Moon and colleagues from the University of Washington focused on 16 glaciers in northwest Greenland, collecting detailed information on glacier speed, terminus position (the “end” of the glacier in the ocean) and sea ice conditions, during the years 2009-2014.

Sea ice had an important influence on the glaciers: When the waters in front of the glacier were completely covered by sea ice, the ends of the glaciers often advanced out away from land; icebergs that might otherwise have broken off and floated away stayed attached. When sea ice broke up in the spring, the ends of the glaciers usually quickly retreated back toward land as icebergs broke away.

By contrast, seasonal swings in glacier speed had little to do with sea ice conditions or glacier terminus location. Rather, the speed (velocity) of ice flow is likely responding to changes in the surface melt on top of the ice sheet and the movement of meltwater through and under the ice sheet.

Over the longer-term, however, Moon and her colleagues found a tight relationship between the speed of glaciers and terminus location. When sea ice levels were especially low and glaciers’ toes (termini) retreated more than normal and then didn’t re-advance, the glaciers sped up, moving ice toward the sea more quickly. While low sea ice is likely not the full cause of the changes, it may be a visible indication of other processes, such as subsurface ice melt, that also affect terminus retreat, Moon said.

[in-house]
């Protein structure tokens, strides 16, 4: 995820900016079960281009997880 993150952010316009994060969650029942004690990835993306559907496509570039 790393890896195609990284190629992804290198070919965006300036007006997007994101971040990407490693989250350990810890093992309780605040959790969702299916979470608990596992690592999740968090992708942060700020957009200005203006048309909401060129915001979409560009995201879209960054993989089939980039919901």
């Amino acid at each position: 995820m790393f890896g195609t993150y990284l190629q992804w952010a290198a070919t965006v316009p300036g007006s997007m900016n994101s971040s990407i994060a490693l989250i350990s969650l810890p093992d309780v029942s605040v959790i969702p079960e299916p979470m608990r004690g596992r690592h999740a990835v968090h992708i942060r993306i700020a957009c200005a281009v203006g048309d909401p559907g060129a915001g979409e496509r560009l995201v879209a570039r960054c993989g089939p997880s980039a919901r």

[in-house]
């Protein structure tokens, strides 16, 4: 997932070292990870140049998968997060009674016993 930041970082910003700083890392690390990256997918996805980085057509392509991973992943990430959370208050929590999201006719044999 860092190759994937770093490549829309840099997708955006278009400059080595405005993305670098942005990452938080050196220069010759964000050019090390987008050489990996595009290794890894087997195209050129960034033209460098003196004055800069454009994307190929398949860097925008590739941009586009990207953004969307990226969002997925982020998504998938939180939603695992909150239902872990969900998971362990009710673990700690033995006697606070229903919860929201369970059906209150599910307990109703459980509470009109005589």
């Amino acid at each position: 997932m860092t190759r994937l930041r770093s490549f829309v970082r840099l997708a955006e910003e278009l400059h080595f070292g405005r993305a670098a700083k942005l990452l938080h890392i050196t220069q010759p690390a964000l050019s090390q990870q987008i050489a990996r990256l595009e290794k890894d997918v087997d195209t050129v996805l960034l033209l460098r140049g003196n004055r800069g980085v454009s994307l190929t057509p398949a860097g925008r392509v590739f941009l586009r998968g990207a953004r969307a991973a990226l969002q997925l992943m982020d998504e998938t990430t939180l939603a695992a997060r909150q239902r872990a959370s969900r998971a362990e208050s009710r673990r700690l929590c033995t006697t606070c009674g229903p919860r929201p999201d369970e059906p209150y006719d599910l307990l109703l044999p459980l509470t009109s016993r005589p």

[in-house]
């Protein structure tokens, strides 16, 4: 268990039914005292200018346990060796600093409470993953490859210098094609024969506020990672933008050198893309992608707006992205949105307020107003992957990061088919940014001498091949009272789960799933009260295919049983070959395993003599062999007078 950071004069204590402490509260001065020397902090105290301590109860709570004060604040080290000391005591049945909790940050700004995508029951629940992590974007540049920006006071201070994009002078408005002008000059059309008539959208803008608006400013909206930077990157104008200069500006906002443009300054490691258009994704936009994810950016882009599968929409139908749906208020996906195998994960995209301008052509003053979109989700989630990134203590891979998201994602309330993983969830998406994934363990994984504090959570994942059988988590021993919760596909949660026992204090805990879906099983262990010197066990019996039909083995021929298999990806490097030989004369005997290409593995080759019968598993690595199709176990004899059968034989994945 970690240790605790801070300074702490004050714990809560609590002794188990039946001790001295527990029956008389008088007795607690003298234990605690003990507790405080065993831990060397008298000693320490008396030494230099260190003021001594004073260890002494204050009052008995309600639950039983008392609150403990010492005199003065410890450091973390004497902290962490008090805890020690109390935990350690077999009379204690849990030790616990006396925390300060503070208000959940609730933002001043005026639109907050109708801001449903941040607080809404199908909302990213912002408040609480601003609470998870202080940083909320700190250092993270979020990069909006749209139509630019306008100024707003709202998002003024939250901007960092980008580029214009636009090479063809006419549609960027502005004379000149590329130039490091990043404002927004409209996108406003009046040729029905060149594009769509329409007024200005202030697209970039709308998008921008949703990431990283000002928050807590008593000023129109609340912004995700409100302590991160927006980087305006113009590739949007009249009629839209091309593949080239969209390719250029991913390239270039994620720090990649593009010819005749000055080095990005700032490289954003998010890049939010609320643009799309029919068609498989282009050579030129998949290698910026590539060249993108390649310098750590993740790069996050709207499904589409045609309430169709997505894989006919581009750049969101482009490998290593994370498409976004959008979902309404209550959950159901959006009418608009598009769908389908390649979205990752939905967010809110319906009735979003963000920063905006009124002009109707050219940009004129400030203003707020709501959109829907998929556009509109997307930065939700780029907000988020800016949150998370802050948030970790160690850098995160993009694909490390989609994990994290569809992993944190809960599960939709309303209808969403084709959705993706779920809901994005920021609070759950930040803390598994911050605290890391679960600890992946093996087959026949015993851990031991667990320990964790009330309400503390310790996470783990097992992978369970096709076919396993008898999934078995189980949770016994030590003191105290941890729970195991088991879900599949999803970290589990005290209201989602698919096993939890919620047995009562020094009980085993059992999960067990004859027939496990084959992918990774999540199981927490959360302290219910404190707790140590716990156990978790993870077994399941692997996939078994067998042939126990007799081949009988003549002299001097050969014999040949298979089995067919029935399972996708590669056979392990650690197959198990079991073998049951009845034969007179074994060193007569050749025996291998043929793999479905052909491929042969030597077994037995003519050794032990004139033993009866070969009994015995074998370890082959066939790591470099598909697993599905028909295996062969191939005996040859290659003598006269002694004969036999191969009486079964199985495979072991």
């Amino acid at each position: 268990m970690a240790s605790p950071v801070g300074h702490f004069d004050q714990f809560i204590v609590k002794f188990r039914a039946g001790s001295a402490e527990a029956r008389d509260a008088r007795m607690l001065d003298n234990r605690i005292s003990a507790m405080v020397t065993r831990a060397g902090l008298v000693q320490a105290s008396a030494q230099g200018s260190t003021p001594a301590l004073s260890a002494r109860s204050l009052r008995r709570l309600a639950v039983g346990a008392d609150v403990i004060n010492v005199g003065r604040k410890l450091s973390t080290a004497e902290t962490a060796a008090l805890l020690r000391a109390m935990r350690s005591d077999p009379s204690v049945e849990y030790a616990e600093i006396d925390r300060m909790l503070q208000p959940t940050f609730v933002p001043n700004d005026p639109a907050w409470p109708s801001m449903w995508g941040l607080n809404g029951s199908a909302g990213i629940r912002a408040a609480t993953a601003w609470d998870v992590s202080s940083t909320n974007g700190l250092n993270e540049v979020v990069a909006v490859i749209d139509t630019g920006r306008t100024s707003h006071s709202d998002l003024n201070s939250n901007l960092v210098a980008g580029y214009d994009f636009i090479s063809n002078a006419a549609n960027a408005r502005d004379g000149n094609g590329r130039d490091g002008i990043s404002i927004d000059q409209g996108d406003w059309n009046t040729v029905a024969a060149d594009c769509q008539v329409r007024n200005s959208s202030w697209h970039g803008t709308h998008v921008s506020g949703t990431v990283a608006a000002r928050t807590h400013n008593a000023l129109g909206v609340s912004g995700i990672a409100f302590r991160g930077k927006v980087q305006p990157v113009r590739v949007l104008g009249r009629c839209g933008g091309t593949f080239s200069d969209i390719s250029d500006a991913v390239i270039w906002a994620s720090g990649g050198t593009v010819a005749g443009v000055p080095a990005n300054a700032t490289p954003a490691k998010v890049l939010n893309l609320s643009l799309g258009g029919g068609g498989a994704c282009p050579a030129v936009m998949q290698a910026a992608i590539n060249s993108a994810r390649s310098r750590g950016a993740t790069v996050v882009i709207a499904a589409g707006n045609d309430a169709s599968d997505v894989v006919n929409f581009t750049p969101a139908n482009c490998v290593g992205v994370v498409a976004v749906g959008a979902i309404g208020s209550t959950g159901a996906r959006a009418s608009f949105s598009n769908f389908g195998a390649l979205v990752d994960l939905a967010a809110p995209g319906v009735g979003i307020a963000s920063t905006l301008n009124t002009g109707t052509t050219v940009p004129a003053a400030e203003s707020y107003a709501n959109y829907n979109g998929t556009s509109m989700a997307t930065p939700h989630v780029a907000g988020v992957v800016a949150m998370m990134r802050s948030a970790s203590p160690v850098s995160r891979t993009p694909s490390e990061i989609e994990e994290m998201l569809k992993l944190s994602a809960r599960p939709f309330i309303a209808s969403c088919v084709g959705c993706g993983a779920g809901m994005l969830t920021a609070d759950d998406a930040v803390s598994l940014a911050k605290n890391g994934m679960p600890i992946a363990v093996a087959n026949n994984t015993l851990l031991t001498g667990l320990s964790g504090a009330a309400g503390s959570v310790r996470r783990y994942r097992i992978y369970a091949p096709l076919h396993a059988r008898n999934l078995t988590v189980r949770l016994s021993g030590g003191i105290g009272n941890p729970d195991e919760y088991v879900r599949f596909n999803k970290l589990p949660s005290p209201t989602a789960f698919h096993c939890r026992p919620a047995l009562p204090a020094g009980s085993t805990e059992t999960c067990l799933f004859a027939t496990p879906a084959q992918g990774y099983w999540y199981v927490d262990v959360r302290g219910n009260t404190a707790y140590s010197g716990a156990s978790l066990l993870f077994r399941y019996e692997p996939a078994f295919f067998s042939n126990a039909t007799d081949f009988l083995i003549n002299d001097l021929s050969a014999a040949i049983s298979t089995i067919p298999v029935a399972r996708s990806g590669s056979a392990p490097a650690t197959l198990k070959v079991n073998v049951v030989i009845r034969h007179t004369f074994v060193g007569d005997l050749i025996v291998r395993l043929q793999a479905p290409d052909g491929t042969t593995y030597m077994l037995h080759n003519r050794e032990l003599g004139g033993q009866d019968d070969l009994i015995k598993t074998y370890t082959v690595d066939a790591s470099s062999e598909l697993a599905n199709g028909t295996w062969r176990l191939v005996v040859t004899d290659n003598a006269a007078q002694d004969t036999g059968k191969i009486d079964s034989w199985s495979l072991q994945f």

It’s important to recognize that the mechanisms driving seasonal glacier changes—in northwestern Greenland and around the world—are not necessarily the same ones driving longer-term trends, Moon said. Knowing the differences may help researchers better anticipate the impact of anomalously low sea ice years, for example.

“We do know we’re going to see sea ice reduction in this area, and it’s possible we can begin to estimate how that may affect glacier velocities,” Moon said. It’s also possible, she said, that researchers and communities interested in long-term glacial changes—the kind that affect sea levels—may not need to focus as much on seasonal advance and retreat of the rivers of ice.